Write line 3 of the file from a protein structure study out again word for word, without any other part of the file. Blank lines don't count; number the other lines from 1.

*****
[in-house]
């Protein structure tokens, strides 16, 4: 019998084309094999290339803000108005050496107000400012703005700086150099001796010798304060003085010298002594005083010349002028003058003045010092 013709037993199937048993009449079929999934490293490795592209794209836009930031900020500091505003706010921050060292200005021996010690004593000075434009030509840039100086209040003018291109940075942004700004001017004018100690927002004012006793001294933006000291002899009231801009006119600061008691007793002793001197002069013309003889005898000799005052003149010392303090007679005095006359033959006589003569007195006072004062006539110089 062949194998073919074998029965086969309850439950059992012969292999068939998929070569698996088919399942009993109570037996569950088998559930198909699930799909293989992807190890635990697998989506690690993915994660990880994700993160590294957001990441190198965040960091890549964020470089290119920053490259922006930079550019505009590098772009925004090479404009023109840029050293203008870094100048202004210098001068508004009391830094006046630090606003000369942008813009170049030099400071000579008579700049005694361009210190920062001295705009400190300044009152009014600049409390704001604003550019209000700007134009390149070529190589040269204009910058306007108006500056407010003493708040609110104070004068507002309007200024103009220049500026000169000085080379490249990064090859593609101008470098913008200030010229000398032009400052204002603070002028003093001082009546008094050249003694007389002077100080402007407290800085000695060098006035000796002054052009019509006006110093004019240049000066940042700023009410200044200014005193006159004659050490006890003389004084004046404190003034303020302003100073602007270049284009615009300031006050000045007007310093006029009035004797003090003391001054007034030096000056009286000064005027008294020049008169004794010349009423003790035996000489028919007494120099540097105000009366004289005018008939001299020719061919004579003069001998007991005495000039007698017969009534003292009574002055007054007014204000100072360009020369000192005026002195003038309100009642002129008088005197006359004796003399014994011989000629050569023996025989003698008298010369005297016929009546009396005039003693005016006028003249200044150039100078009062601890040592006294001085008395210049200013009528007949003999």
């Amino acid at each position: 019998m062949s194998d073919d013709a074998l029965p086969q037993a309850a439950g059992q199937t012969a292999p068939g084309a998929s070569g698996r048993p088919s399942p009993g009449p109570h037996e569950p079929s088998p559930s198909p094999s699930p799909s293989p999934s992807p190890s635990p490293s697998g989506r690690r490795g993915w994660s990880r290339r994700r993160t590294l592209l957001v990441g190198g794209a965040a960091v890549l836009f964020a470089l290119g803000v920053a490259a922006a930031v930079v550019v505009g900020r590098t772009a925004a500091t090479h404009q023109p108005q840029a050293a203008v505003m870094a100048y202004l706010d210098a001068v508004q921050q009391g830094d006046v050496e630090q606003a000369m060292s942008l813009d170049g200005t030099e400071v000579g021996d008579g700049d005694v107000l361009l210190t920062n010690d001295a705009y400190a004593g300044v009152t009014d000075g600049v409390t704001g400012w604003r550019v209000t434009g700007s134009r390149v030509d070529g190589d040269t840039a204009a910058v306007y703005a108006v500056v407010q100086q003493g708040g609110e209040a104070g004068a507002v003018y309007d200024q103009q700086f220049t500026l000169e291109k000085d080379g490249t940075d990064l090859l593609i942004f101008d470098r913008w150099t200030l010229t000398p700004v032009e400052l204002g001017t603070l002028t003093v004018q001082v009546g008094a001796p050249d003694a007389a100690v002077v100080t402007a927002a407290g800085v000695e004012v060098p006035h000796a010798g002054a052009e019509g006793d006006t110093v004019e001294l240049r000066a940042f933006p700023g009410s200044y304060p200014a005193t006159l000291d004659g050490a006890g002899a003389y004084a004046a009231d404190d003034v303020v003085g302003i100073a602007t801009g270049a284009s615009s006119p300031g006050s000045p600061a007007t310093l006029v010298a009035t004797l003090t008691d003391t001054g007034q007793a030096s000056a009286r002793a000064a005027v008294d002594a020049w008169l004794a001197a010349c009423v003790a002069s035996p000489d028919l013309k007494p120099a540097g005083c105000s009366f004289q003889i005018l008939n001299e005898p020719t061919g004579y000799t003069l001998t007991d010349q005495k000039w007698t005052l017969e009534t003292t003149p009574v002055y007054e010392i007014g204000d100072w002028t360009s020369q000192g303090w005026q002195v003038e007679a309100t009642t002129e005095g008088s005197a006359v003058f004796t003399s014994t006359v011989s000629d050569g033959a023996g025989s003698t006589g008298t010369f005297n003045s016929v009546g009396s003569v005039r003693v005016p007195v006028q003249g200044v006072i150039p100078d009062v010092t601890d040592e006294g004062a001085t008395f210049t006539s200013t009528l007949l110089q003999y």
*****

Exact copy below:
């Amino acid at each position: 019998m062949s194998d073919d013709a074998l029965p086969q037993a309850a439950g059992q199937t012969a292999p068939g084309a998929s070569g698996r048993p088919s399942p009993g009449p109570h037996e569950p079929s088998p559930s198909p094999s699930p799909s293989p999934s992807p190890s635990p490293s697998g989506r690690r490795g993915w994660s990880r290339r994700r993160t590294l592209l957001v990441g190198g794209a965040a960091v890549l836009f964020a470089l290119g803000v920053a490259a922006a930031v930079v550019v505009g900020r590098t772009a925004a500091t090479h404009q023109p108005q840029a050293a203008v505003m870094a100048y202004l706010d210098a001068v508004q921050q009391g830094d006046v050496e630090q606003a000369m060292s942008l813009d170049g200005t030099e400071v000579g021996d008579g700049d005694v107000l361009l210190t920062n010690d001295a705009y400190a004593g300044v009152t009014d000075g600049v409390t704001g400012w604003r550019v209000t434009g700007s134009r390149v030509d070529g190589d040269t840039a204009a910058v306007y703005a108006v500056v407010q100086q003493g708040g609110e209040a104070g004068a507002v003018y309007d200024q103009q700086f220049t500026l000169e291109k000085d080379g490249t940075d990064l090859l593609i942004f101008d470098r913008w150099t200030l010229t000398p700004v032009e400052l204002g001017t603070l002028t003093v004018q001082v009546g008094a001796p050249d003694a007389a100690v002077v100080t402007a927002a407290g800085v000695e004012v060098p006035h000796a010798g002054a052009e019509g006793d006006t110093v004019e001294l240049r000066a940042f933006p700023g009410s200044y304060p200014a005193t006159l000291d004659g050490a006890g002899a003389y004084a004046a009231d404190d003034v303020v003085g302003i100073a602007t801009g270049a284009s615009s006119p300031g006050s000045p600061a007007t310093l006029v010298a009035t004797l003090t008691d003391t001054g007034q007793a030096s000056a009286r002793a000064a005027v008294d002594a020049w008169l004794a001197a010349c009423v003790a002069s035996p000489d028919l013309k007494p120099a540097g005083c105000s009366f004289q003889i005018l008939n001299e005898p020719t061919g004579y000799t003069l001998t007991d010349q005495k000039w007698t005052l017969e009534t003292t003149p009574v002055y007054e010392i007014g204000d100072w002028t360009s020369q000192g303090w005026q002195v003038e007679a309100t009642t002129e005095g008088s005197a006359v003058f004796t003399s014994t006359v011989s000629d050569g033959a023996g025989s003698t006589g008298t010369f005297n003045s016929v009546g009396s003569v005039r003693v005016p007195v006028q003249g200044v006072i150039p100078d009062v010092t601890d040592e006294g004062a001085t008395f210049t006539s200013t009528l007949l110089q003999y």